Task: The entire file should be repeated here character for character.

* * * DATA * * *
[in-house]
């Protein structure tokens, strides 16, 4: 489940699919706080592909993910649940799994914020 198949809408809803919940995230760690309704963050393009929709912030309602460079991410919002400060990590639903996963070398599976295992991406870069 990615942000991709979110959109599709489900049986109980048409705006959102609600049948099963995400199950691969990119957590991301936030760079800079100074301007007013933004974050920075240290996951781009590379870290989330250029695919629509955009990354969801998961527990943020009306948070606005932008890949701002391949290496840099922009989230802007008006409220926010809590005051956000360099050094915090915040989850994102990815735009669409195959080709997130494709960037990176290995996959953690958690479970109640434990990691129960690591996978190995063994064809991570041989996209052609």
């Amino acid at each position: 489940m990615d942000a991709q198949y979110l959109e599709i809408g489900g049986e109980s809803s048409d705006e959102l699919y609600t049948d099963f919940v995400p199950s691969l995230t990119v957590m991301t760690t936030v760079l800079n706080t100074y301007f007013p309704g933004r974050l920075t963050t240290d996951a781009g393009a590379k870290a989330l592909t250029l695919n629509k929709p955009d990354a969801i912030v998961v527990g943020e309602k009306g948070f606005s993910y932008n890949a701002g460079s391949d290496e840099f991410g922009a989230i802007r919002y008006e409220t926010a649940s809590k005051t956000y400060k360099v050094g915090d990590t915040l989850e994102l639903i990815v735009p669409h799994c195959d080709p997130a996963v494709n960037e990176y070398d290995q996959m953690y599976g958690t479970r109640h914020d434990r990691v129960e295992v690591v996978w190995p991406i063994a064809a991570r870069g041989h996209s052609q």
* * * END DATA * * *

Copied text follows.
[in-house]
């Protein structure tokens, strides 16, 4: 489940699919706080592909993910649940799994914020 198949809408809803919940995230760690309704963050393009929709912030309602460079991410919002400060990590639903996963070398599976295992991406870069 990615942000991709979110959109599709489900049986109980048409705006959102609600049948099963995400199950691969990119957590991301936030760079800079100074301007007013933004974050920075240290996951781009590379870290989330250029695919629509955009990354969801998961527990943020009306948070606005932008890949701002391949290496840099922009989230802007008006409220926010809590005051956000360099050094915090915040989850994102990815735009669409195959080709997130494709960037990176290995996959953690958690479970109640434990990691129960690591996978190995063994064809991570041989996209052609």
């Amino acid at each position: 489940m990615d942000a991709q198949y979110l959109e599709i809408g489900g049986e109980s809803s048409d705006e959102l699919y609600t049948d099963f919940v995400p199950s691969l995230t990119v957590m991301t760690t936030v760079l800079n706080t100074y301007f007013p309704g933004r974050l920075t963050t240290d996951a781009g393009a590379k870290a989330l592909t250029l695919n629509k929709p955009d990354a969801i912030v998961v527990g943020e309602k009306g948070f606005s993910y932008n890949a701002g460079s391949d290496e840099f991410g922009a989230i802007r919002y008006e409220t926010a649940s809590k005051t956000y400060k360099v050094g915090d990590t915040l989850e994102l639903i990815v735009p669409h799994c195959d080709p997130a996963v494709n960037e990176y070398d290995q996959m953690y599976g958690t479970r109640h914020d434990r990691v129960e295992v690591v996978w190995p991406i063994a064809a991570r870069g041989h996209s052609q």